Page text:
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Fentrice Driskell ‘returns’ to the Legislature

Driskell, a shareholder at the law firm Carlton Fields, was named to the Judiciary Committee and the Energy and Utilities, Insurance and Banking, and Transportation and Infrastructure subcommittees.
OCTAVIO JONES   |   Times 
Fentrice Driskell, a Democratic candidate for Florida House District 63 gives the welcoming of the Florida Democratic Party rally held at the University of South Florida in Tampa, Florida on Monday, October 22, 2018.
OCTAVIO JONES | Times Fentrice Driskell, a Democratic candidate for Florida House District 63 gives the welcoming of the Florida Democratic Party rally held at the University of South Florida in Tampa, Florida on Monday, October 22, 2018.
Published Jan. 30, 2019

When Fentrice Driskell last November walked into the House of Representatives chamber for the first time as an elected official, it was a full-circle moment.

Nearly 20 years before, high school junior Driskell walked through those same doors as a participant of Florida Girls State, a citizen leadership program. By the end of the weeklong workshop, Driskell’s peers had elected her governor.

“It was like a dream come true,” she said of her return to the Florida Legislature’s lower house. “It felt like coming home. It felt real good.”

The lessons learned at Girls State may be a good foundation for the new leader of District 63, where the Democrat knocked off Republican incumbent Shawn Harrison in last fall’s general election.

Harrison had held the seat – which includes New Tampa, Carrollwood, Lutz and the University of South Florida – since 2014. It’s a hyper-competitive seat because of the equal split between Democrats and Republicans.

“(Girls State) taught me to work with others and build coalitions for your goals,” she said. “I’ve been pleased that there are others on the same level.”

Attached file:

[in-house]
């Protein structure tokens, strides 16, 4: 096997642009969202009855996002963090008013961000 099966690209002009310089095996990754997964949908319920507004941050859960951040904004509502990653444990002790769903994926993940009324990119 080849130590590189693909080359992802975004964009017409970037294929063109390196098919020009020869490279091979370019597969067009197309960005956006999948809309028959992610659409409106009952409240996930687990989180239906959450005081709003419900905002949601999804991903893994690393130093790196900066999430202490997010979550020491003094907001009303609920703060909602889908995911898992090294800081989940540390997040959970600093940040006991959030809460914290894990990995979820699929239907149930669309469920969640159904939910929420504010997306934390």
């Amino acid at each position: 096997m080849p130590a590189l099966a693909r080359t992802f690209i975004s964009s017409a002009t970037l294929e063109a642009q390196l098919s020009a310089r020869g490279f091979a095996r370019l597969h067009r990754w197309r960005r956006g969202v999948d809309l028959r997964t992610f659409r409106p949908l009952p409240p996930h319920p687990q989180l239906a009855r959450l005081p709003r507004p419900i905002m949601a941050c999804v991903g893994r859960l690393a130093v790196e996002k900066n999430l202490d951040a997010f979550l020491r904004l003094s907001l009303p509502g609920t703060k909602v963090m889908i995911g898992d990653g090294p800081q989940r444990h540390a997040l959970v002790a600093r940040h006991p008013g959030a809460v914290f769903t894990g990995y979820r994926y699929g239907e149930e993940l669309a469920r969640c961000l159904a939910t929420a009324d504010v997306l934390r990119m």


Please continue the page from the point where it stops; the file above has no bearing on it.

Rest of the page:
The political newcomer ran on a platform supporting a ban on assault weapons and funding drug treatment and job training services to help get minor, nonviolent offenders out of the prison pipeline.

The Harvard and Georgetown graduate said her first session in the House – which begins March 5 – will focus on “ways to be an advocate for Florida families.”

That includes easing the struggles of caregivers of the elderly and disabled, she said.

Other priorities include public education, specifically teacher salaries and policies that help improve efforts in teacher recruitment.

“A critical component to (teacher recruitment) is teacher pay,” she said. “We want to make sure these salaries are competitive enough.”

Driskell, a shareholder at the law firm Carlton Fields, was named to the Judiciary Committee and the Energy and Utilities, Insurance and Banking, and Transportation and Infrastructure subcommittees.

Driskell has filed two bills and co-sponsoring another, including one requiring homeowners to be notified in mortgage foreclosure actions, according to the House website.

The Lakeland native said her constituents can expect her to keep a constant presence in the district attending events, hosting job fairs, and townhalls.

The goal is to be the helpful link to Tallahassee that voters elected her to be, Driskell said.

“Once you are sworn in and step up to take the oath, this…becomes real and comes alive in ways you can’t imagine during the campaign process,” she said. “People are looking to you to be a problem solver.”